From a volleyball perspective, at Carleton, I've been challenged by the speed, intensity, and intelligence of the game more than I was in high school. The MIAC is a competitive conference for volleyball, and every year there are upsets and close five-game matches. Last year, we made it to conference semi-finals and were one of two MIAC teams to take the top seed, St.Thomas, to a five-game match. St. Thomas went on to win the D3 national tournament!

How do you balance academics, sports, and other activities?

During volleyball, I know that I have to be super productive with the time that I have. No time for procrastinating! I actually think some of my best academic terms have been during volleyball season. Practices are in the afternoons, except for one morning practice a week (which lets people take morning labs), so most days I have class before practice. Homework time I'm able to squeeze in before and after classes. The library is close to the gym, so I'm often able to go there between class and practice. On away game days, most of the team can be found doing homework or studying during the bus rides. Chances are, someone else on the team has taken your class, had your prof before, or is a whiz at whatever you're struggling with.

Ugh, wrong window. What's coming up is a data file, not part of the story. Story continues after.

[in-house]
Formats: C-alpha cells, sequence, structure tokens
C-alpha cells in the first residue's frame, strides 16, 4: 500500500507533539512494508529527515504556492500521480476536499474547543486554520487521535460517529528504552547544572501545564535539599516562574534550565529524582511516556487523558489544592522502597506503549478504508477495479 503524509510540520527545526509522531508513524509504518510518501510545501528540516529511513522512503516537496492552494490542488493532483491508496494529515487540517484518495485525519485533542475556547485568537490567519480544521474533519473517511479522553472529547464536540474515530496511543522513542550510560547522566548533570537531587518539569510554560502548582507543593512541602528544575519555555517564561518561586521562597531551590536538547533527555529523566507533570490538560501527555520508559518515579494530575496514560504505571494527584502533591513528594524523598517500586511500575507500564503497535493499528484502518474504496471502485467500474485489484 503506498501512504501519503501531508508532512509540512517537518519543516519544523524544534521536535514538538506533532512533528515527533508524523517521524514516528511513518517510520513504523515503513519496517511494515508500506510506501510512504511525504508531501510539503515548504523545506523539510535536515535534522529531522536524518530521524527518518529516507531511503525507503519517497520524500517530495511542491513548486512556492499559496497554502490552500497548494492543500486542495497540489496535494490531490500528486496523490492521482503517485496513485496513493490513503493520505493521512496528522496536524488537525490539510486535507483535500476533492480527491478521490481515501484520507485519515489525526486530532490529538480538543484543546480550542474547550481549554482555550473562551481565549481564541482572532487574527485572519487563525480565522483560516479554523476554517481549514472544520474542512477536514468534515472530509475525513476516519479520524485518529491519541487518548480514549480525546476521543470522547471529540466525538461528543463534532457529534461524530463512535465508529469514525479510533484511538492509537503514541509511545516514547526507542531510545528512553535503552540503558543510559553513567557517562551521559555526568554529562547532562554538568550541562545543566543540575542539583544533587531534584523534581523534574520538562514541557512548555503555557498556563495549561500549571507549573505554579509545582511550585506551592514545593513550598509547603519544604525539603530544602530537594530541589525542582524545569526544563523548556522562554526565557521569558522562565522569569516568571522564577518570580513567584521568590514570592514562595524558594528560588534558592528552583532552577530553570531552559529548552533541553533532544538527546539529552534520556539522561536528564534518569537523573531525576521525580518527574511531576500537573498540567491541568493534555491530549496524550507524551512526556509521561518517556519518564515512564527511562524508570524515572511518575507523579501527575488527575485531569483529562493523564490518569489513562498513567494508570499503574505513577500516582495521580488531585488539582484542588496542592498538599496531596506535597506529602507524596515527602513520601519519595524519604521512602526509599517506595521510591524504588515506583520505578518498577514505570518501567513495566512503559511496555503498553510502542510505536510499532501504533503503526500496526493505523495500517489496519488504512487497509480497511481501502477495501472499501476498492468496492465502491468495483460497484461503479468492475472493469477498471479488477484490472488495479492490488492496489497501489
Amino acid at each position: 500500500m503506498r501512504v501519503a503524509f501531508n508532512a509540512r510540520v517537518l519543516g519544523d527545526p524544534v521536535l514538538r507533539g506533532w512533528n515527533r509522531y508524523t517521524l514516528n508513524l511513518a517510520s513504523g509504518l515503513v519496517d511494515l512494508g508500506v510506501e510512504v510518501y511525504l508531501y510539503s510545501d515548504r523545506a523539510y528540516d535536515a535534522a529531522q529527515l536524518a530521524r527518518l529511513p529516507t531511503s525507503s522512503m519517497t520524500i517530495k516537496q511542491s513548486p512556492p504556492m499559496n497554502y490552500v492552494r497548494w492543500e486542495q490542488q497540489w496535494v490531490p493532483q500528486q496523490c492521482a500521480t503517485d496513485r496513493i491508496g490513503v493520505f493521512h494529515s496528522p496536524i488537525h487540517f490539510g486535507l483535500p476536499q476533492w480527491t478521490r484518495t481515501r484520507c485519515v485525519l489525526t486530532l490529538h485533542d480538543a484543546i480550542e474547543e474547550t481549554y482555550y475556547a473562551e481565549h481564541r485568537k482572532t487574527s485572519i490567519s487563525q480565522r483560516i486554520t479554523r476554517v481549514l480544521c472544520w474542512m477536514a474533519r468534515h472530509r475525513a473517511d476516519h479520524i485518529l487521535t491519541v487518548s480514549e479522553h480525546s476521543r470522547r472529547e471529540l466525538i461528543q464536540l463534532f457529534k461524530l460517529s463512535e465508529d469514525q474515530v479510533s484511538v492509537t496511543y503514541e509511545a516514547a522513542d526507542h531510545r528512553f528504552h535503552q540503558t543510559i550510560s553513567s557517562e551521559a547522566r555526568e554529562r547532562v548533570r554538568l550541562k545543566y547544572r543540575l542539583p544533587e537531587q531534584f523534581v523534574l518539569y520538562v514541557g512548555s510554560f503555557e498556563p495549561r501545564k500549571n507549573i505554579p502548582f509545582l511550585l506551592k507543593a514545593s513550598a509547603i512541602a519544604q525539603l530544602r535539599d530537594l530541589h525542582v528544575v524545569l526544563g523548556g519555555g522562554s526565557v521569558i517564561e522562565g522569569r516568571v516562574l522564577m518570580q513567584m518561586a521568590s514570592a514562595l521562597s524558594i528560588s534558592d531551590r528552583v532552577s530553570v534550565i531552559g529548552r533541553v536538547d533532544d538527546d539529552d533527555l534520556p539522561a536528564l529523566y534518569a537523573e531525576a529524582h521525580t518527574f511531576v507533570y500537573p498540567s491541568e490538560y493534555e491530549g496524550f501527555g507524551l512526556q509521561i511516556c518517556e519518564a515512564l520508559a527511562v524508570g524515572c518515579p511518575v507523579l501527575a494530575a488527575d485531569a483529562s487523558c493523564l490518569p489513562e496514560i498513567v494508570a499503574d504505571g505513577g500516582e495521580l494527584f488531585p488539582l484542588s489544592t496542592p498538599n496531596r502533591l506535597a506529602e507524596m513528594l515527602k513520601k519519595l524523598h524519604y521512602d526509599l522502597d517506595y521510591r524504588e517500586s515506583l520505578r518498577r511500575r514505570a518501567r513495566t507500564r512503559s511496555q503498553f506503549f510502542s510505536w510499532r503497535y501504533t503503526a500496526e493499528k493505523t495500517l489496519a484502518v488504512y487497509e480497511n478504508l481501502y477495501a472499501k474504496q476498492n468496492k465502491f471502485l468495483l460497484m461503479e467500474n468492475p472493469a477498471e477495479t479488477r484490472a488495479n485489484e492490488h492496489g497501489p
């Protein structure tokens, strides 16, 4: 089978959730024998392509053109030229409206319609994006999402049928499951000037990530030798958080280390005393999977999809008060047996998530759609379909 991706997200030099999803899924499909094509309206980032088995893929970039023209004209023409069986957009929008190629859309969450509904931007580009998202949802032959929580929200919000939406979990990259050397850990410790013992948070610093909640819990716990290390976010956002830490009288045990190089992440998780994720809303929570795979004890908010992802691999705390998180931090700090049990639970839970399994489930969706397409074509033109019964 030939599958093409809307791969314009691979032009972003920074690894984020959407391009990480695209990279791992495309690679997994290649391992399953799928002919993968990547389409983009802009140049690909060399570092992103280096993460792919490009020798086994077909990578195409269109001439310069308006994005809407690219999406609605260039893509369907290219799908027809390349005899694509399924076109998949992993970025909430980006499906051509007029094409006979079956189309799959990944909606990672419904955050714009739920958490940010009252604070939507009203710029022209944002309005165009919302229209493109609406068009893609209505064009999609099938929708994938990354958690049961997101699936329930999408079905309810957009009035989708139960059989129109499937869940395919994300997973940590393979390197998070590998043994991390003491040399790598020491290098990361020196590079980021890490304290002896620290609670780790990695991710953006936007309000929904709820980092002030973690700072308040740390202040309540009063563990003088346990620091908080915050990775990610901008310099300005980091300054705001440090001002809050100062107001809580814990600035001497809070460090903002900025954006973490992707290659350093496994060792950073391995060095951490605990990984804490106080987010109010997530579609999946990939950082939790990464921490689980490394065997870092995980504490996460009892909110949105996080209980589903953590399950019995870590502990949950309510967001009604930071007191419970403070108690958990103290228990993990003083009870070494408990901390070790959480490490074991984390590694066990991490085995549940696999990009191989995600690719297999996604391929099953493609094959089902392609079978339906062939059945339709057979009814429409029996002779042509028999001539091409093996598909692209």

If you tell your professors up front that you're an athlete and let them know in advance if and when you have to miss a class, they are really understanding. Often, they're excited that you play a sport and will come to Faculty night games! In my three years at Carleton, I don't think I've missed more than a couple classes each season. Coaches are understanding that academics come first too. My coach has been great about moving around practice times when there are classes or labs that people need to take. As a Geology major, I've also had many lab field trips. Heidi has been flexible in helping me do both.